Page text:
From the Hearth to the Open Road: A Feminist Study of Aging in Contemporary Literature

From the Hearth to the Open Road: A Feminist Study of Aging in Contemporary Literature

From the Hearth to the Open Road: A Feminist Study of Aging in Contemporary Literature

From the Hearth to the Open Road: A Feminist Study of Aging in Contemporary Literature

Synopsis

This literary critical book deals exclusively with contemporary fiction by women on the subject of aging. It discusses the emergence of a new fictional genre--the novel of ripening or Reifungsroman. The book contains an extensive bibliography of 20th-century popular periodical articles on aging (Canadian, American, and British), literary critical articles on aging in the fiction of Doris Lessing, Alice Adams, Paule Marshall, Elizabeth Taylor, Barbara Pym, May Sarton, and Margaret Laurence, as well a general literary critical works on these authors, and some general (nonliterary) studies of aging, such as Simone de Beavoir's The Coming Age.

Excerpt

That Simone de Beauvoir, hailed by feminist theorist Toril Moi as "the greatest feminist theorist of our time" for her groundbreaking book on women's position in society, The Second Sex (92), also penned a pioneering philosophic, scientific, anthropological, and socially reformist work on aging and the elderly is an appropriate observation with which to begin this book. As a feminist committed to socialism, de Beauvoir joins other women and men "'who are fighting to change women's condition, in association with the class struggle, but independently of it as well'" (Moi 92); the aim of social change is at the heart of her feminist theorizing. Change is also her purpose in The Coming of Age as she examines the fate of the elderly in Western society, declaring that "the meaning or the lack of meaning that old age takes on in any given society puts that whole society to the test, since it is this that reveals the meaning or the lack of meaning of the entirety of the life leading to that old age" (de Beauvoir 18). She condemns as "morally atrocious" the too-early and too-painful advent of old age countenanced by Western society. She is convinced older people need to be treated like people, not like material or machines, discarded when no longer sufficiently productive to society (805-6). And de Beauvoir envisions a utopian society in which the negative concept of old age would all but vanish because each individual would participate in communal life and "be an active, useful citizen at every age" (806). Having described the grim plight of the elderly, she rejects . . .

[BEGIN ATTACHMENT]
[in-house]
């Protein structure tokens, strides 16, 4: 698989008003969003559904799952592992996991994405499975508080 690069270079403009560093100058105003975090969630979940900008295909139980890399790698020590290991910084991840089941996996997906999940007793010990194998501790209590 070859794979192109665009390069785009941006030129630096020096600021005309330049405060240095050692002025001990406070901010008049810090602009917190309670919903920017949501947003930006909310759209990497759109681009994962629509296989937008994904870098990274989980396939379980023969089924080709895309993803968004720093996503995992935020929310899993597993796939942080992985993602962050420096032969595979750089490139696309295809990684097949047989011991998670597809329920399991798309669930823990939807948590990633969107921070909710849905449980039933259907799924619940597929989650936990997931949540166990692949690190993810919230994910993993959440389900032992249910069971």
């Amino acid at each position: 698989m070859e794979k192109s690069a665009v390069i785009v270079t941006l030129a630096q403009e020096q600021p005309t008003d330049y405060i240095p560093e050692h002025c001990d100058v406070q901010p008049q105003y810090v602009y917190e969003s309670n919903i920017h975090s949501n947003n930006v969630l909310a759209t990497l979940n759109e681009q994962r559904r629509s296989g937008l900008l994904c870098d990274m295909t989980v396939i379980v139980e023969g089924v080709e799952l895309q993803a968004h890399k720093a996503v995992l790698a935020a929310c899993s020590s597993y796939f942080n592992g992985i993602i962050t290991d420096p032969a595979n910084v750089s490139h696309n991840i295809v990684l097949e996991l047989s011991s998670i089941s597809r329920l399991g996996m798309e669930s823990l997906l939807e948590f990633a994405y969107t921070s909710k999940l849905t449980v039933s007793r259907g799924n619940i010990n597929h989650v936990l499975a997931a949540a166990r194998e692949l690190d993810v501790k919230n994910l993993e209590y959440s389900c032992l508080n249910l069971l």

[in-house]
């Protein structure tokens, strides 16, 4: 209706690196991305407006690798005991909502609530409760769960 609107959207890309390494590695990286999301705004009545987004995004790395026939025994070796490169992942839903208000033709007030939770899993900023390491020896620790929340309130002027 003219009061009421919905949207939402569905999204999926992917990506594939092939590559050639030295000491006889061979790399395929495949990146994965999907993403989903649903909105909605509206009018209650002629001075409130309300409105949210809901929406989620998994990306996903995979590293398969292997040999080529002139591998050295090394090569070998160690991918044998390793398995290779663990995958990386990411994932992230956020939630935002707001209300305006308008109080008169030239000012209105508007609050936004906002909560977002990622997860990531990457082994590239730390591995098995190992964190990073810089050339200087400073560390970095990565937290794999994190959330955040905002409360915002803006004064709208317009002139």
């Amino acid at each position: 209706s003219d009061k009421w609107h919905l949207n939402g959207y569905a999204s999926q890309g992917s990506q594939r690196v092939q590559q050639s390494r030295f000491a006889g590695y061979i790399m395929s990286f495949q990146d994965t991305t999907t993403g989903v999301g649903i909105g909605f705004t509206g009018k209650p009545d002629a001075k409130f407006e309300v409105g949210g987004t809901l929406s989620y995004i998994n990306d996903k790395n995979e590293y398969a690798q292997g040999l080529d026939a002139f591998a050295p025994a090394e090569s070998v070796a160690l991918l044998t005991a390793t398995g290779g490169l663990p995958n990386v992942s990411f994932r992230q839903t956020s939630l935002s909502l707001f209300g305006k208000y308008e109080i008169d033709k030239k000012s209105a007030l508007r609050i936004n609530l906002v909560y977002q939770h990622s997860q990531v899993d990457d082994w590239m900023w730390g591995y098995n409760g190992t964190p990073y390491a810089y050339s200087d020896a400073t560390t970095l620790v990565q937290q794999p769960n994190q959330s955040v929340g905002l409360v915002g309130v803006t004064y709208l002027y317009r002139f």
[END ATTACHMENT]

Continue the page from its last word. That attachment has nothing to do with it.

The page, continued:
Search by... Author
Show... All Results Primary Sources Peer-reviewed

Oops!

An unknown error has occurred. Please click the button below to reload the page. If the problem persists, please try again in a little while.